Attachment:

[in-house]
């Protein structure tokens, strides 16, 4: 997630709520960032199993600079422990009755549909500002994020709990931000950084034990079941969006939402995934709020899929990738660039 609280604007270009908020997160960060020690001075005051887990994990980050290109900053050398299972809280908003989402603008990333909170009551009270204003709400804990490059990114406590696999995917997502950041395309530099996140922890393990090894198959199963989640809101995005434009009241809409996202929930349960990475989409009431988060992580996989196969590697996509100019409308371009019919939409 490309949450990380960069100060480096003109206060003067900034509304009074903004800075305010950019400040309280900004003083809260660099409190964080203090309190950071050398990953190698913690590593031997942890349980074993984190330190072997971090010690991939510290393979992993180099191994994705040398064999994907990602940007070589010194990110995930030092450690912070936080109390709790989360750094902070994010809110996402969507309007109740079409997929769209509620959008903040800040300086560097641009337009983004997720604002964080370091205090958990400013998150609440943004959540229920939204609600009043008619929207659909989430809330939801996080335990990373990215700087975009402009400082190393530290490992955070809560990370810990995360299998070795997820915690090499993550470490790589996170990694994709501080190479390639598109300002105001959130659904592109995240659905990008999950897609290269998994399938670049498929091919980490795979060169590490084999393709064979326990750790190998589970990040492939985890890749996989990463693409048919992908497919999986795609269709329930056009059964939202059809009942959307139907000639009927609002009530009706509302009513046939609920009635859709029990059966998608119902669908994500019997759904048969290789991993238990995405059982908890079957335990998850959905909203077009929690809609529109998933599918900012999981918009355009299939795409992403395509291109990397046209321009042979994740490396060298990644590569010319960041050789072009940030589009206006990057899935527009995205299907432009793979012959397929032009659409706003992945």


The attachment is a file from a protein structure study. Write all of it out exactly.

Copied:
[in-house]
């Protein structure tokens, strides 16, 4: 997630709520960032199993600079422990009755549909500002994020709990931000950084034990079941969006939402995934709020899929990738660039 609280604007270009908020997160960060020690001075005051887990994990980050290109900053050398299972809280908003989402603008990333909170009551009270204003709400804990490059990114406590696999995917997502950041395309530099996140922890393990090894198959199963989640809101995005434009009241809409996202929930349960990475989409009431988060992580996989196969590697996509100019409308371009019919939409 490309949450990380960069100060480096003109206060003067900034509304009074903004800075305010950019400040309280900004003083809260660099409190964080203090309190950071050398990953190698913690590593031997942890349980074993984190330190072997971090010690991939510290393979992993180099191994994705040398064999994907990602940007070589010194990110995930030092450690912070936080109390709790989360750094902070994010809110996402969507309007109740079409997929769209509620959008903040800040300086560097641009337009983004997720604002964080370091205090958990400013998150609440943004959540229920939204609600009043008619929207659909989430809330939801996080335990990373990215700087975009402009400082190393530290490992955070809560990370810990995360299998070795997820915690090499993550470490790589996170990694994709501080190479390639598109300002105001959130659904592109995240659905990008999950897609290269998994399938670049498929091919980490795979060169590490084999393709064979326990750790190998589970990040492939985890890749996989990463693409048919992908497919999986795609269709329930056009059964939202059809009942959307139907000639009927609002009530009706509302009513046939609920009635859709029990059966998608119902669908994500019997759904048969290789991993238990995405059982908890079957335990998850959905909203077009929690809609529109998933599918900012999981918009355009299939795409992403395509291109990397046209321009042979994740490396060298990644590569010319960041050789072009940030589009206006990057899935527009995205299907432009793979012959397929032009659409706003992945």